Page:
I'm looking for a proof in the literature of the following fact: Let $A_t$ be a $C^1$-function of one argument $t \in (a,b)$ taking values in the self-adjoint $N \times N$ matrices. Suppose that for every $t$ the spectrum of $A_t$ is simple. Denote by $\lambda_t$ a continuous parametrization of an eigenvalue of $A_t$. Then there exists a $C^1$ function $\psi_t$ taking values in $\mathbb{C}^N$ such that $$ A_t \psi_t = \lambda_t \psi_t $$ and $\psi_t$ is normalized $\sum_{j=1}^{N} |\psi_t(n)|^2 = 1$.

It is not hard to give a proof, but it is somewhat awkward to write down, that's why I am looking for a reference of this fact, I couldn't find one in Reed--Simon 4 and Kato. Here is a short sketch of my idea how to proof it: $\psi_t$ lives in $S^N$, whose tangent space at the point $\psi_t$ is $T_{\psi_t} S^N \cong \{\psi_t\}^{\perp}$. Next, we have that $A_t - \lambda_t|_{\psi_t ^{\perp}}$ is invertible (here the simplicity of the spectrum is used). Using this we can define $\psi_t$ as the solution of the ODE $$ \dot{\psi_t} = (A_t - \lambda_t|_{\psi_t ^{\perp}})^{-1} (\dot{A}_t - \dot{\lambda}_t) \psi_t. $$ Now, various computations show that everything is well-defined and indeed give the desired solution.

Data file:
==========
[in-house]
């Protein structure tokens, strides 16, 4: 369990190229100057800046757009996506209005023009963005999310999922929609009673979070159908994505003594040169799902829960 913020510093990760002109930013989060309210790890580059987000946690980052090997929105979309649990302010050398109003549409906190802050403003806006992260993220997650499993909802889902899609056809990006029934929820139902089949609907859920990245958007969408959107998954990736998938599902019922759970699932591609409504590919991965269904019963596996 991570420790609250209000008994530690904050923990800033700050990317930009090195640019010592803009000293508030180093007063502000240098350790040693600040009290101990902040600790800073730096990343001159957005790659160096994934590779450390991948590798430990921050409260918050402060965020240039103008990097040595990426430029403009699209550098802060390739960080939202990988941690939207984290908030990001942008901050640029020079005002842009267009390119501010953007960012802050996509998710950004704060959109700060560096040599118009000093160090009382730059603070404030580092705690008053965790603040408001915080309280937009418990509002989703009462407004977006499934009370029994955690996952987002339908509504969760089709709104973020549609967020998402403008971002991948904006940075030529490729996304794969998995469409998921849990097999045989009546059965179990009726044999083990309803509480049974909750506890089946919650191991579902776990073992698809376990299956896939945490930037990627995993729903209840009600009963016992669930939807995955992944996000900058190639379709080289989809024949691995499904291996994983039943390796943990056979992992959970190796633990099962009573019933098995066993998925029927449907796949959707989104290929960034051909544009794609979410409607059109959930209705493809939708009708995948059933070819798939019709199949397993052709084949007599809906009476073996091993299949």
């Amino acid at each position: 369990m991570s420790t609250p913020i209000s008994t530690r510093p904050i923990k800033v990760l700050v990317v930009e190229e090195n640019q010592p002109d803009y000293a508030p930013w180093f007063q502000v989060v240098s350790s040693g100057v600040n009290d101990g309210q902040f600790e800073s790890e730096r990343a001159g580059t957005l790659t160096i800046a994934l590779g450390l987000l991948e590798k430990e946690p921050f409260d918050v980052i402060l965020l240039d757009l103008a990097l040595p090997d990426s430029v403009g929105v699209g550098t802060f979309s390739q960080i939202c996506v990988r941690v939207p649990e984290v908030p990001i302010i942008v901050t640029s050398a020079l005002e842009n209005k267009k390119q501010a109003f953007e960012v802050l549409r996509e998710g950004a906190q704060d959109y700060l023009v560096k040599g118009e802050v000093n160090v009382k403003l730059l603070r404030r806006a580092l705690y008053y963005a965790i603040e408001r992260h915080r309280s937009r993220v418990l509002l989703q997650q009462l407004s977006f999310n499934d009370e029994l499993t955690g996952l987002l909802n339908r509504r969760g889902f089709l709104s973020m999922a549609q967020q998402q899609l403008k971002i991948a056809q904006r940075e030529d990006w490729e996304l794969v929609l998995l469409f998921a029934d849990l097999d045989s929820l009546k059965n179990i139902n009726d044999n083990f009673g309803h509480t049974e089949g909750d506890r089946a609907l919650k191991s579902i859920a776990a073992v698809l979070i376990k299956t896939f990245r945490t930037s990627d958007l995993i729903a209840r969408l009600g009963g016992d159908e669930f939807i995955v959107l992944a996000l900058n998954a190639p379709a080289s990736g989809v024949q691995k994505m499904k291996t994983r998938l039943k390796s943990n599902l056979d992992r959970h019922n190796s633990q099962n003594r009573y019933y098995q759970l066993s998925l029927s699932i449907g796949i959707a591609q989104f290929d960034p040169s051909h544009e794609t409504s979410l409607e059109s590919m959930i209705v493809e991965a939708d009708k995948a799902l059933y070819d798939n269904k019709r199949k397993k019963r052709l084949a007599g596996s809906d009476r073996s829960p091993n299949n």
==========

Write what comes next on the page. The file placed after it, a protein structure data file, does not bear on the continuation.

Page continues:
`$A_t$`

is simple." ;) In any event, for computational work with unsymmetric matrices with possibly multiple eigenvalues, it is best to work with the Schur decomposition. – J. M. Aug 25 '10 at 15:30